On reflection we may be able to understand the relevance of Nabokov to these women since he too was the son of revolution. But what of Fitzgerald and his The Great Gatsby, the quintessential novel of the jazz age in America? Or James and his novels of American innocence in decadent Europe? Or especially Austen and her novels of English country mores? But professor and students learn an amazing amount about themselves and life from these novels.

Nafsi teaches how much a Muslim extremist could have learned from Fitzgerald: “I could have told him to learn from Gatsby, from the lonely, isolated Gatsby, who also tried to retrieve his past and give flesh and blood to a fancy, a dream that was never meant to be more than a dream. He was killed, left at the bottom of the swimming pool, as lonely in death as in life” (114f).

From Henry James’ Washington Square, they learn the extraordinary courage of which an ordinary woman is capable:

“As she is shunned by her father, manipulated by her aunt and finally deserted by her suitor, Catherine Sloper learns, painfully, to stand up to each and every one of them – not in their way but in her own, quietly and humbly….She surprises them with her every act. In each of these instances her actions arise not from a desire for revenge but from a sense of propriety and dignity, to use two outmoded terms much favored by Jamesian protagonists” (225).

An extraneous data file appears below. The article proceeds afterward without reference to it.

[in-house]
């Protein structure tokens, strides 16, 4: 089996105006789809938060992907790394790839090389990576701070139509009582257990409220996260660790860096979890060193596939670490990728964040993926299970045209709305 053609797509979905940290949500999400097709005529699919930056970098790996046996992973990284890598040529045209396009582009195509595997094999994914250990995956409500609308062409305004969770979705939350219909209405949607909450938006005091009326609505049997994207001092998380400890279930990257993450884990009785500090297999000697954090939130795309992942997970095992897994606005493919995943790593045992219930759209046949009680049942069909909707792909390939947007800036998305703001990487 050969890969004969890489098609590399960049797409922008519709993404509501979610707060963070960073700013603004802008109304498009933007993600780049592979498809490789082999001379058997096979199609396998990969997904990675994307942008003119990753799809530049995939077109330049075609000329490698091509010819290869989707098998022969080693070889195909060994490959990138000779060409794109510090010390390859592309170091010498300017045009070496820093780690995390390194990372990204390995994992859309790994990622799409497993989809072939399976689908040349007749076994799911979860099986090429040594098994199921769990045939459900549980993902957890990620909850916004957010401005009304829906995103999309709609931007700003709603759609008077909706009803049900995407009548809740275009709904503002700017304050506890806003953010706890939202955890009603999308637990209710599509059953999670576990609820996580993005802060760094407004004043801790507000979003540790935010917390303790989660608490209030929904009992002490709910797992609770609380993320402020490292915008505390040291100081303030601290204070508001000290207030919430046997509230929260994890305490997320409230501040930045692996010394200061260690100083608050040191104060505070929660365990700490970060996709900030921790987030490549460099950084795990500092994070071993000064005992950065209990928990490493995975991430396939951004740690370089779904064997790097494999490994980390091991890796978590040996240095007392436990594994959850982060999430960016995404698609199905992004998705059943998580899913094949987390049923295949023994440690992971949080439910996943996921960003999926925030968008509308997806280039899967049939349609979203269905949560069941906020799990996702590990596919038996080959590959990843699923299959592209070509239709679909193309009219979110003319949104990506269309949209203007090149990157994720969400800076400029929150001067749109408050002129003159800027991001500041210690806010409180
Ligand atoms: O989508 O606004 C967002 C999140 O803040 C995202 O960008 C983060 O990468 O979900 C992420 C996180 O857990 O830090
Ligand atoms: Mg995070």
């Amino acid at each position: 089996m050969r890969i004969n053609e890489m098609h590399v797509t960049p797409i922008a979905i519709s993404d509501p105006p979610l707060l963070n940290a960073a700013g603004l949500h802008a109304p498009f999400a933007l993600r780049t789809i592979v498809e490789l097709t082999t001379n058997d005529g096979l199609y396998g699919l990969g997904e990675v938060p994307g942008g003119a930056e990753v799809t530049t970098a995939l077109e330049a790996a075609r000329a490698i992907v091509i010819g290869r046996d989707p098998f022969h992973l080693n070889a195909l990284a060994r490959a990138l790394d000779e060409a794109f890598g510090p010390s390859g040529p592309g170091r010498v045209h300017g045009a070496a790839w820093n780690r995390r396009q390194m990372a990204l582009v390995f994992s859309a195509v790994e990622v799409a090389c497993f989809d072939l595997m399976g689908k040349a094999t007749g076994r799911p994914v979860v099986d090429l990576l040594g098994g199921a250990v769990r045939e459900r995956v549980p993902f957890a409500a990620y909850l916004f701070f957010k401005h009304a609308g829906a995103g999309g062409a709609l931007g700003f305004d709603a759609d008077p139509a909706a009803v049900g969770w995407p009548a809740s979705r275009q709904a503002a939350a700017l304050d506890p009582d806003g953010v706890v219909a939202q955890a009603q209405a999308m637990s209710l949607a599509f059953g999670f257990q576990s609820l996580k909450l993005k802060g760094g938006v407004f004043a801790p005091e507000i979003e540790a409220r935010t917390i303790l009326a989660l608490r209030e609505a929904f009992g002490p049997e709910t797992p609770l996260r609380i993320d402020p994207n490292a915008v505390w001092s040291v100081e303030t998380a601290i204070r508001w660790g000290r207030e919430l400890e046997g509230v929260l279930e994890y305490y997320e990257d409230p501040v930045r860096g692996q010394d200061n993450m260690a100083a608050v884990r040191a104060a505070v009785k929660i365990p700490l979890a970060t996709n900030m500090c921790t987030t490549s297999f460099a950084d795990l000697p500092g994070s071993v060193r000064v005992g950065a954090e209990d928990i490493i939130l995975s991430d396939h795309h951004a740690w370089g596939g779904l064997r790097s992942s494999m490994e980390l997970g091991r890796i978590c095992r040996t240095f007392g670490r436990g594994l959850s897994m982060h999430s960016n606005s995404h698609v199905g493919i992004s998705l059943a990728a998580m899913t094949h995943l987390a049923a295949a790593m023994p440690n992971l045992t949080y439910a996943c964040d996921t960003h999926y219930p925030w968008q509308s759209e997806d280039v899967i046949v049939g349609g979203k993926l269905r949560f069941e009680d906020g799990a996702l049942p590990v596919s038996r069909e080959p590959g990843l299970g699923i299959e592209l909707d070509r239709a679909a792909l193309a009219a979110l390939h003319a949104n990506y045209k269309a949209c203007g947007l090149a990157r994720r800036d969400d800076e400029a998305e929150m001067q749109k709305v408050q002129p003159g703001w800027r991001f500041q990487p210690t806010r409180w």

With Austen, in the first place they did have “fun” (258) which was both vital and also perhaps somewhat escapist. But Austen was much more than that. The women in Pride and Prejudice were revolutionary: “These women, genteel and beautiful, are the rebels who say no to the choices made by silly mothers, incompetent fathers (there are seldom any wise fathers in Austen’s novels) and the rigidly orthodox society. They risk ostracism and poverty to gain love and companionship, and to embrace that elusive goal at the heart of democracy: the right to choose” (307).

Nafsi expands on the democratic impulse in Austen:

“One of the wonderful things about Pride and Prejudice is the variety of voices it embodies. There are so many different forms of dialogue: between several people, between two people, internal dialogue and dialogue through letters. All tensions are created and resolved through dialogue. Austen’s ability to create such multivocality, such diverse voices and intonations in relation and in confrontation within a cohesive structure, is one of the best examples of the democratic aspect of the novel….All we needed was to read and appreciate the cacophony of voices to understand its democratic imperative. This was where Austen’s danger lay” (268).